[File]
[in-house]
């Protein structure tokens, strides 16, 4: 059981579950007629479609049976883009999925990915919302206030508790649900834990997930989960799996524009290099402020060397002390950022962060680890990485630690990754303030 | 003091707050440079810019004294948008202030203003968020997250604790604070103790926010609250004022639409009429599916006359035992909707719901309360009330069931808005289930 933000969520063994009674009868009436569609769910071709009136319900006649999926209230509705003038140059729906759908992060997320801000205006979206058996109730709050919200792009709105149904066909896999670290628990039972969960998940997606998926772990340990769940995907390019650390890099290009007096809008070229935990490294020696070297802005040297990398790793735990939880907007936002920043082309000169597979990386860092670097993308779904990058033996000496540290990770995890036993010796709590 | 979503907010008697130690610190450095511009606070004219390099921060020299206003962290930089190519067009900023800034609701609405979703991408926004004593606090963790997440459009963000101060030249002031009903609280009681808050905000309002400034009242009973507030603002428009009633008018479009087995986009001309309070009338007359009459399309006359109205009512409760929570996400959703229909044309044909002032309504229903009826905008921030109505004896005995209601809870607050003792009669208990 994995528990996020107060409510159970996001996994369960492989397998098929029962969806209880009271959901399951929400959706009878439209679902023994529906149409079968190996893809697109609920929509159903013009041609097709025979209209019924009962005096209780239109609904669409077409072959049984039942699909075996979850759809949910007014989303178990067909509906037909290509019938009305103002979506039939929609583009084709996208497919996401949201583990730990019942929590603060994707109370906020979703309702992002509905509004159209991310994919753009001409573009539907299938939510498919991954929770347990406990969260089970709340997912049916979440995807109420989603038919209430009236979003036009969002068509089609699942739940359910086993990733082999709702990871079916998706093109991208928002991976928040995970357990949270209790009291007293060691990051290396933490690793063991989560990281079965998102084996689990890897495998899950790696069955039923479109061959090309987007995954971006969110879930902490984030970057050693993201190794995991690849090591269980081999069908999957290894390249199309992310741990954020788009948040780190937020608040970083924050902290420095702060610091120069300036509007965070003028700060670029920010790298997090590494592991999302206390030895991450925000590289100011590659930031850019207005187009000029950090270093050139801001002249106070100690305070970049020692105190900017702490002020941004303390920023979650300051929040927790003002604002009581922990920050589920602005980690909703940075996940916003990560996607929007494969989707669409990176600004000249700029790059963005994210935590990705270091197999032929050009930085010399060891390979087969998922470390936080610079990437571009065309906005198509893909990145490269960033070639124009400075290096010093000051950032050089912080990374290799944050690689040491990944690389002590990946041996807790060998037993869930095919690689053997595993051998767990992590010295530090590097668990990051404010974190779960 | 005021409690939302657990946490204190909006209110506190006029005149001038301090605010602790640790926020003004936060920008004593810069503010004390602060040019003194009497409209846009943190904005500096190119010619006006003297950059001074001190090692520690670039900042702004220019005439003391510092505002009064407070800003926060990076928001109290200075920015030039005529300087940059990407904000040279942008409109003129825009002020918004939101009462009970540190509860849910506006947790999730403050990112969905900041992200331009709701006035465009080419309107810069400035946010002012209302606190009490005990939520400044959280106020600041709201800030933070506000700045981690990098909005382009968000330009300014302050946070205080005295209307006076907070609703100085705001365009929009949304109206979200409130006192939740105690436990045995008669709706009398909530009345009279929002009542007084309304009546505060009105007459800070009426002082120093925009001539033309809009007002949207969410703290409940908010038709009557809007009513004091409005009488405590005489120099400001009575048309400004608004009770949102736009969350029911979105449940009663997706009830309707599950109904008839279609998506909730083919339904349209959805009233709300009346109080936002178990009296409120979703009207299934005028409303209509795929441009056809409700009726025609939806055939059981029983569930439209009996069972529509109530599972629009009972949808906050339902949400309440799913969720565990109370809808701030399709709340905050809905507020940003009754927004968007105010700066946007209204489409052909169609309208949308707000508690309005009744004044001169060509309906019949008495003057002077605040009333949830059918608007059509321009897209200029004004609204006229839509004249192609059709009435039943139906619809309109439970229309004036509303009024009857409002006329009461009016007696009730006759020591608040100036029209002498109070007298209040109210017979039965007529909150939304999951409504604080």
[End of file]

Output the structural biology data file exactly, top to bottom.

[in-house]
């Protein structure tokens, strides 16, 4: 059981579950007629479609049976883009999925990915919302206030508790649900834990997930989960799996524009290099402020060397002390950022962060680890990485630690990754303030 | 003091707050440079810019004294948008202030203003968020997250604790604070103790926010609250004022639409009429599916006359035992909707719901309360009330069931808005289930 933000969520063994009674009868009436569609769910071709009136319900006649999926209230509705003038140059729906759908992060997320801000205006979206058996109730709050919200792009709105149904066909896999670290628990039972969960998940997606998926772990340990769940995907390019650390890099290009007096809008070229935990490294020696070297802005040297990398790793735990939880907007936002920043082309000169597979990386860092670097993308779904990058033996000496540290990770995890036993010796709590 | 979503907010008697130690610190450095511009606070004219390099921060020299206003962290930089190519067009900023800034609701609405979703991408926004004593606090963790997440459009963000101060030249002031009903609280009681808050905000309002400034009242009973507030603002428009009633008018479009087995986009001309309070009338007359009459399309006359109205009512409760929570996400959703229909044309044909002032309504229903009826905008921030109505004896005995209601809870607050003792009669208990 994995528990996020107060409510159970996001996994369960492989397998098929029962969806209880009271959901399951929400959706009878439209679902023994529906149409079968190996893809697109609920929509159903013009041609097709025979209209019924009962005096209780239109609904669409077409072959049984039942699909075996979850759809949910007014989303178990067909509906037909290509019938009305103002979506039939929609583009084709996208497919996401949201583990730990019942929590603060994707109370906020979703309702992002509905509004159209991310994919753009001409573009539907299938939510498919991954929770347990406990969260089970709340997912049916979440995807109420989603038919209430009236979003036009969002068509089609699942739940359910086993990733082999709702990871079916998706093109991208928002991976928040995970357990949270209790009291007293060691990051290396933490690793063991989560990281079965998102084996689990890897495998899950790696069955039923479109061959090309987007995954971006969110879930902490984030970057050693993201190794995991690849090591269980081999069908999957290894390249199309992310741990954020788009948040780190937020608040970083924050902290420095702060610091120069300036509007965070003028700060670029920010790298997090590494592991999302206390030895991450925000590289100011590659930031850019207005187009000029950090270093050139801001002249106070100690305070970049020692105190900017702490002020941004303390920023979650300051929040927790003002604002009581922990920050589920602005980690909703940075996940916003990560996607929007494969989707669409990176600004000249700029790059963005994210935590990705270091197999032929050009930085010399060891390979087969998922470390936080610079990437571009065309906005198509893909990145490269960033070639124009400075290096010093000051950032050089912080990374290799944050690689040491990944690389002590990946041996807790060998037993869930095919690689053997595993051998767990992590010295530090590097668990990051404010974190779960 | 005021409690939302657990946490204190909006209110506190006029005149001038301090605010602790640790926020003004936060920008004593810069503010004390602060040019003194009497409209846009943190904005500096190119010619006006003297950059001074001190090692520690670039900042702004220019005439003391510092505002009064407070800003926060990076928001109290200075920015030039005529300087940059990407904000040279942008409109003129825009002020918004939101009462009970540190509860849910506006947790999730403050990112969905900041992200331009709701006035465009080419309107810069400035946010002012209302606190009490005990939520400044959280106020600041709201800030933070506000700045981690990098909005382009968000330009300014302050946070205080005295209307006076907070609703100085705001365009929009949304109206979200409130006192939740105690436990045995008669709706009398909530009345009279929002009542007084309304009546505060009105007459800070009426002082120093925009001539033309809009007002949207969410703290409940908010038709009557809007009513004091409005009488405590005489120099400001009575048309400004608004009770949102736009969350029911979105449940009663997706009830309707599950109904008839279609998506909730083919339904349209959805009233709300009346109080936002178990009296409120979703009207299934005028409303209509795929441009056809409700009726025609939806055939059981029983569930439209009996069972529509109530599972629009009972949808906050339902949400309440799913969720565990109370809808701030399709709340905050809905507020940003009754927004968007105010700066946007209204489409052909169609309208949308707000508690309005009744004044001169060509309906019949008495003057002077605040009333949830059918608007059509321009897209200029004004609204006229839509004249192609059709009435039943139906619809309109439970229309004036509303009024009857409002006329009461009016007696009730006759020591608040100036029209002498109070007298209040109210017979039965007529909150939304999951409504604080």